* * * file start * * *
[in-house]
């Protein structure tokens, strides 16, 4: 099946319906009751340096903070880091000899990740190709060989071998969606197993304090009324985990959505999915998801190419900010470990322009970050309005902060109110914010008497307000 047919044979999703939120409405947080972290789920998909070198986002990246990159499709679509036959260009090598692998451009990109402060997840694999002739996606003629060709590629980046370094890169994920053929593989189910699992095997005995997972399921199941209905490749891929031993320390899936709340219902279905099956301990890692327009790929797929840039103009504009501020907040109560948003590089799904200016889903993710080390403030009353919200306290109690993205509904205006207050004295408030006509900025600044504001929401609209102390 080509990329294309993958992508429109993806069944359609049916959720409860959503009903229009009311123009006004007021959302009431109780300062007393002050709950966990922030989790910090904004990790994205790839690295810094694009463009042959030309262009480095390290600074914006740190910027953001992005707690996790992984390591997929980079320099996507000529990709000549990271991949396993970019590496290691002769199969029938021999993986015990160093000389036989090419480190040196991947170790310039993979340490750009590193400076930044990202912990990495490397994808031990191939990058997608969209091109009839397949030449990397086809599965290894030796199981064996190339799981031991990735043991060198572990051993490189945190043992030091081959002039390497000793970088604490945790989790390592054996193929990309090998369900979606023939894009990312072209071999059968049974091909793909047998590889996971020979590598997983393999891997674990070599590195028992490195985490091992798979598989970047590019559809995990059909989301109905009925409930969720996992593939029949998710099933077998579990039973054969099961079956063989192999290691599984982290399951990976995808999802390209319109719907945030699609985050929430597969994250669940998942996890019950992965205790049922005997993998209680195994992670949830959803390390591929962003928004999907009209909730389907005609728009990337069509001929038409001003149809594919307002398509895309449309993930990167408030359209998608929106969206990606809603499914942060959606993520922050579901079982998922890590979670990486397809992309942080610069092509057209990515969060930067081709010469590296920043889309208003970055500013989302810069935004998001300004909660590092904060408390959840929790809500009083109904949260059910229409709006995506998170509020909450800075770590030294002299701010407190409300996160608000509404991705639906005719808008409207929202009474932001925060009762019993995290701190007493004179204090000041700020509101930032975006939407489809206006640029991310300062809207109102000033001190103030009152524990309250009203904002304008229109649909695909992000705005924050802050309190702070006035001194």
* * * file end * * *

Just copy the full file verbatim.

[in-house]
């Protein structure tokens, strides 16, 4: 099946319906009751340096903070880091000899990740190709060989071998969606197993304090009324985990959505999915998801190419900010470990322009970050309005902060109110914010008497307000 047919044979999703939120409405947080972290789920998909070198986002990246990159499709679509036959260009090598692998451009990109402060997840694999002739996606003629060709590629980046370094890169994920053929593989189910699992095997005995997972399921199941209905490749891929031993320390899936709340219902279905099956301990890692327009790929797929840039103009504009501020907040109560948003590089799904200016889903993710080390403030009353919200306290109690993205509904205006207050004295408030006509900025600044504001929401609209102390 080509990329294309993958992508429109993806069944359609049916959720409860959503009903229009009311123009006004007021959302009431109780300062007393002050709950966990922030989790910090904004990790994205790839690295810094694009463009042959030309262009480095390290600074914006740190910027953001992005707690996790992984390591997929980079320099996507000529990709000549990271991949396993970019590496290691002769199969029938021999993986015990160093000389036989090419480190040196991947170790310039993979340490750009590193400076930044990202912990990495490397994808031990191939990058997608969209091109009839397949030449990397086809599965290894030796199981064996190339799981031991990735043991060198572990051993490189945190043992030091081959002039390497000793970088604490945790989790390592054996193929990309090998369900979606023939894009990312072209071999059968049974091909793909047998590889996971020979590598997983393999891997674990070599590195028992490195985490091992798979598989970047590019559809995990059909989301109905009925409930969720996992593939029949998710099933077998579990039973054969099961079956063989192999290691599984982290399951990976995808999802390209319109719907945030699609985050929430597969994250669940998942996890019950992965205790049922005997993998209680195994992670949830959803390390591929962003928004999907009209909730389907005609728009990337069509001929038409001003149809594919307002398509895309449309993930990167408030359209998608929106969206990606809603499914942060959606993520922050579901079982998922890590979670990486397809992309942080610069092509057209990515969060930067081709010469590296920043889309208003970055500013989302810069935004998001300004909660590092904060408390959840929790809500009083109904949260059910229409709006995506998170509020909450800075770590030294002299701010407190409300996160608000509404991705639906005719808008409207929202009474932001925060009762019993995290701190007493004179204090000041700020509101930032975006939407489809206006640029991310300062809207109102000033001190103030009152524990309250009203904002304008229109649909695909992000705005924050802050309190702070006035001194």